It comes after chancellor Rishi Sunak outlined a series of measures designed to help a proportion of self-employed people through the crisis, including a multibillion package of support for up to 3.8 million workers.
While Labour’s John McDonnell said he welcomed the measures, he pointed out significant gaps in the offer, including the warning many will have to wait until June to receive their first payment under the new scheme.
Speaking on BBC Radio 4’s Today programme, the shadow chancellor added that he was willing to work with ministers to help individuals who had “fallen outside” the schemes announced by government to tackle the coronavirus in recent days.
But he added: “I’m getting a lot of people who are pretty desperate and say they are not going to get beyond the next week.
“Let’s try and get the cash to people. Let’s at least halt some of the burdens being placed on them. So, utility bills – why doesn’t the government now act and say ... these people should not be hit with [certain] bills?
“And council tax: although the government has given £500m for hardship funds, it doesn’t seem to be anywhere near enough from what we hear from local councils. We can help them by [stopping these bills hitting them] at the same time when they are not getting an income. In that way, we might be able to assist more people.”
Emmanuel Macron, the French president, suspended gas, water and electricity bills for small businesses when he announced the country’s own lockdown last week.
The shadow chancellor also criticised the decision to lay off “40,000 staff” at HM Revenue & Customs over previous years, and insisted the government could introduce a similar scheme to the health service, by inviting many of those staff back “to help get the payments out of the door to these self-employed workers”.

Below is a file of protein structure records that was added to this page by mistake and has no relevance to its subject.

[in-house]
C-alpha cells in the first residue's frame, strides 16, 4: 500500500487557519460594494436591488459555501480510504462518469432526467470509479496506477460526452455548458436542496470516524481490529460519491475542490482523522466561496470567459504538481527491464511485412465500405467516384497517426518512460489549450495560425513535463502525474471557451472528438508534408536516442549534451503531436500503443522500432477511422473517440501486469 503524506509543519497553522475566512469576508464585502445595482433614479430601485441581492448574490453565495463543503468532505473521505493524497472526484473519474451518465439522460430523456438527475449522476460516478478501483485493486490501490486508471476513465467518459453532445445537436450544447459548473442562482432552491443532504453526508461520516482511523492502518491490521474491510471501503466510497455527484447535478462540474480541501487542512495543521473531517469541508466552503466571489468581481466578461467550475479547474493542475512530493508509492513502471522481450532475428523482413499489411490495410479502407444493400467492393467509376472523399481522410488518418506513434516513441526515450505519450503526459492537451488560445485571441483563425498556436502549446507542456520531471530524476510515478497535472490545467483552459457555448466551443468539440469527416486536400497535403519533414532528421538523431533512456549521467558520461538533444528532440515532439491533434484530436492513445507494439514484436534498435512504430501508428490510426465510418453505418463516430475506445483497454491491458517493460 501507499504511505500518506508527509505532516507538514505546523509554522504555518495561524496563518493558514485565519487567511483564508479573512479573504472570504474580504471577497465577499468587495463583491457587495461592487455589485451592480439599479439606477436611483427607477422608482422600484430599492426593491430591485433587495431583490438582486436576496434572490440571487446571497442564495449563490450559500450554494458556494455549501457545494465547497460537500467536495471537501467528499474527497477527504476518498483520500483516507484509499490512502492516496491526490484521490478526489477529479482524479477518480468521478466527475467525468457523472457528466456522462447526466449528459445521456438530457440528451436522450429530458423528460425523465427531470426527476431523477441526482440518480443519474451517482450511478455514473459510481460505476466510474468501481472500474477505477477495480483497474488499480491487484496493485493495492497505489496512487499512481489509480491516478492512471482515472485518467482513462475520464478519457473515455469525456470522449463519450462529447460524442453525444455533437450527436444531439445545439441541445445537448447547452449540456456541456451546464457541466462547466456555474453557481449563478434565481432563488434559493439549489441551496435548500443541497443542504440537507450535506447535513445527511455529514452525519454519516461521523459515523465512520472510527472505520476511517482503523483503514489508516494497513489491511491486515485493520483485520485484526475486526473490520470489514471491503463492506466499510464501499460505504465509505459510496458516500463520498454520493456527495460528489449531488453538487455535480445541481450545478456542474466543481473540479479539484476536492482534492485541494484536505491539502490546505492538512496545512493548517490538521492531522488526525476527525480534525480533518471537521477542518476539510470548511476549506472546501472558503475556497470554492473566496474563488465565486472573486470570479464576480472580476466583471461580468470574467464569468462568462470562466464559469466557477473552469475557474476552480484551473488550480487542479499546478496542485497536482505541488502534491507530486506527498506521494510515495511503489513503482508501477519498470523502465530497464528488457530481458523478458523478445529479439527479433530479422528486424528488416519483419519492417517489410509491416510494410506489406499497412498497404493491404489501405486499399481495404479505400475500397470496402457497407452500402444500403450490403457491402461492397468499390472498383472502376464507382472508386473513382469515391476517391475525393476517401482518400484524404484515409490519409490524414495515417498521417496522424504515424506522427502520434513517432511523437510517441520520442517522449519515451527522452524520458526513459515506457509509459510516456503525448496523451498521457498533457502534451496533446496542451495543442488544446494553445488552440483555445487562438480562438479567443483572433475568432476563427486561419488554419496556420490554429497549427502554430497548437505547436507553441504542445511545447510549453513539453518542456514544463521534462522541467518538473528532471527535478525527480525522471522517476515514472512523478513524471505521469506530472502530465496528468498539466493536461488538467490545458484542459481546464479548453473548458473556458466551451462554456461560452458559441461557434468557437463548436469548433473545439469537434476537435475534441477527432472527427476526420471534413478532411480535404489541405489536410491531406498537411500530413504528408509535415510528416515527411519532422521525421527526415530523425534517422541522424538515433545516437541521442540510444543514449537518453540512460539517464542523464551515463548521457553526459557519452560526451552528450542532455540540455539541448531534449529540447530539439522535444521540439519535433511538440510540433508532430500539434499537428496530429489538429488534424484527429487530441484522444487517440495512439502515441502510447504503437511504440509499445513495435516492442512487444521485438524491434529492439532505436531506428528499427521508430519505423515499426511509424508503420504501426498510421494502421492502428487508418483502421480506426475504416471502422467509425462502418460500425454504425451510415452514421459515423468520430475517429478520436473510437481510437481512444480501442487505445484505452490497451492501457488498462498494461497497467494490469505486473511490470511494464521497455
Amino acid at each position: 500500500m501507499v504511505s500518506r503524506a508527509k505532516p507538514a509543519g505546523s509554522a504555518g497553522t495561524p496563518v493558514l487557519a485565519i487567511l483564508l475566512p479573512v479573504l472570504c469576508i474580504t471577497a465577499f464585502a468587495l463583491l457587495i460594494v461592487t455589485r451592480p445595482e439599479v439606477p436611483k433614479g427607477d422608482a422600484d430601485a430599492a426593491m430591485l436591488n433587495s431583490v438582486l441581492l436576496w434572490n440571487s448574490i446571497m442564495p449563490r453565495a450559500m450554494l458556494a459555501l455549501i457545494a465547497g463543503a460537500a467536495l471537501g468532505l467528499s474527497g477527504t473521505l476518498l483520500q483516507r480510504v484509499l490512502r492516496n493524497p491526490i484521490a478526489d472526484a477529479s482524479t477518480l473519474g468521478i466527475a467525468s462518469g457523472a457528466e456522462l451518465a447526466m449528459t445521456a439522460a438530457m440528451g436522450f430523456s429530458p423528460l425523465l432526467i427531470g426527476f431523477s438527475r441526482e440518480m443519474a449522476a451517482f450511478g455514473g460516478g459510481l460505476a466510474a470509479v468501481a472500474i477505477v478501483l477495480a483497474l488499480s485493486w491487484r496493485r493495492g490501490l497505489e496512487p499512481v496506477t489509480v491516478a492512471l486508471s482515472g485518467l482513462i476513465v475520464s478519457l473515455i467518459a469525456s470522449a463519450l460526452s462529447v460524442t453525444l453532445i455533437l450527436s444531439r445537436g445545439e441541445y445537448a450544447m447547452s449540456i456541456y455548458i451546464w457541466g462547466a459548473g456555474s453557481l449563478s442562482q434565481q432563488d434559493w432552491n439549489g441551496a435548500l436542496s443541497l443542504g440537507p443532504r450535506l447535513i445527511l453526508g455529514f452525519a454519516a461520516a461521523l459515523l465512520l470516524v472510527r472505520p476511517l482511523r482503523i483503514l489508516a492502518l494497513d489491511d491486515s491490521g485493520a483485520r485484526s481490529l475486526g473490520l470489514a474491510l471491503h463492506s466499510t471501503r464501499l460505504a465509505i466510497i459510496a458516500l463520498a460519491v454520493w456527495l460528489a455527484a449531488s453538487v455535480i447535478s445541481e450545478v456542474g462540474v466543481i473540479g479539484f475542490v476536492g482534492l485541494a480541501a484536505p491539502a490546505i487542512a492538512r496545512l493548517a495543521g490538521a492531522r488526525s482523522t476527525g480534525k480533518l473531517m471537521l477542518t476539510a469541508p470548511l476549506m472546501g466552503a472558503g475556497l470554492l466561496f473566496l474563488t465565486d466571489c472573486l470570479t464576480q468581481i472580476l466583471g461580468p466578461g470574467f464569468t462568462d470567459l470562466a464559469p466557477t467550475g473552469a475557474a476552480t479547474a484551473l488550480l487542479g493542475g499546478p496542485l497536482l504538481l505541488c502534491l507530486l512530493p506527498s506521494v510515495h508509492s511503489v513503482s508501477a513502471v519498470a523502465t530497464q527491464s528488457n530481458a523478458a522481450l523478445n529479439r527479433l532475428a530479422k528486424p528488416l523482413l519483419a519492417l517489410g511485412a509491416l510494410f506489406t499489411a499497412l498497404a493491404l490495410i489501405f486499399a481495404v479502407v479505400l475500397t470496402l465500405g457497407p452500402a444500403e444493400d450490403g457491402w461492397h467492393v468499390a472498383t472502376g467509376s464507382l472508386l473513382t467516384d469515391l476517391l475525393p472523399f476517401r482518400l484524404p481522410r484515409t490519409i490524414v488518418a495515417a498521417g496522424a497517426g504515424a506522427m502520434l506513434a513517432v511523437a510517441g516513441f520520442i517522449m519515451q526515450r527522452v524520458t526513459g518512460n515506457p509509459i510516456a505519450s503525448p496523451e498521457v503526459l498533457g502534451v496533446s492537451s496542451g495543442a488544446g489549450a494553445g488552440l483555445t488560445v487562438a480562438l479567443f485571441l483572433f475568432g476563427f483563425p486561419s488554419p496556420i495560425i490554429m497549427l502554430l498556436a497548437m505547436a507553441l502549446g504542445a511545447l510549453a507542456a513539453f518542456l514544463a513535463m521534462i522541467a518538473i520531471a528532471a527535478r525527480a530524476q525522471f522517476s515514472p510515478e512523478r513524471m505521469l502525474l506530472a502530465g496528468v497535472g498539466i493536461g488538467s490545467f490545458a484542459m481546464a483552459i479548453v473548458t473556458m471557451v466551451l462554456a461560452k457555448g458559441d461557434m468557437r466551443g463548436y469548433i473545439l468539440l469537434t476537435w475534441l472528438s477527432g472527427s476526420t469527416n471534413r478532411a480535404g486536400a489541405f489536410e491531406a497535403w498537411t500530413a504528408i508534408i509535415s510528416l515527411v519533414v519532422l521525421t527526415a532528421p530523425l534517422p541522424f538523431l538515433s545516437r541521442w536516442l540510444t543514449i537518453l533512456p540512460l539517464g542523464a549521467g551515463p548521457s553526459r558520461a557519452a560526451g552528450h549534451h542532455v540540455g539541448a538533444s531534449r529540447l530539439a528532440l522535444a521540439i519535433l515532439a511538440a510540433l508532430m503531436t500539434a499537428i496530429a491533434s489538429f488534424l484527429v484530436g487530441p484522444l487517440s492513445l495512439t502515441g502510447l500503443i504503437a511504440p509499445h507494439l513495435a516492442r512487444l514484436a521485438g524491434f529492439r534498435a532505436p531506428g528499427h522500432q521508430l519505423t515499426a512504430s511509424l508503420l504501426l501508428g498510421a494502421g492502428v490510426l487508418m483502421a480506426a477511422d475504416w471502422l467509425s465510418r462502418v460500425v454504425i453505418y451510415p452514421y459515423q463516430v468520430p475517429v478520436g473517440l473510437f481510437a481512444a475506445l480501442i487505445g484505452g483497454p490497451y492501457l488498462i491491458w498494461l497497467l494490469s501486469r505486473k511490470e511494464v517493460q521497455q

Asked about the suggestion, the business secretary Alok Sharma insisted the package provided by government was “unprecedented” claimed the UK was “leading the way” by international standards.
He told the BBC: “In terms of mortgage providers – there’s a three-month holiday that’s available.
“To the millions of people renting across our country who may be concerned about being able to meet their bills, we’ve been very clear that people should feel safe in their homes, they should not be in a position where they have to move over the next three months.”
Asked how much the scheme will cost, he said: “Well, in terms of the employment package itself, the employment support scheme, we’ve said that will run for a period of three months and can then be extended. But it is open-ended – if I can put it like that.”
Mr Sharma went on: “There will be an impact in the short term for borrowing, but what we are ensuring through the schemes is that jobs are secured so that when we come out the other side, businesses are able to go back to operating in a normal way.”
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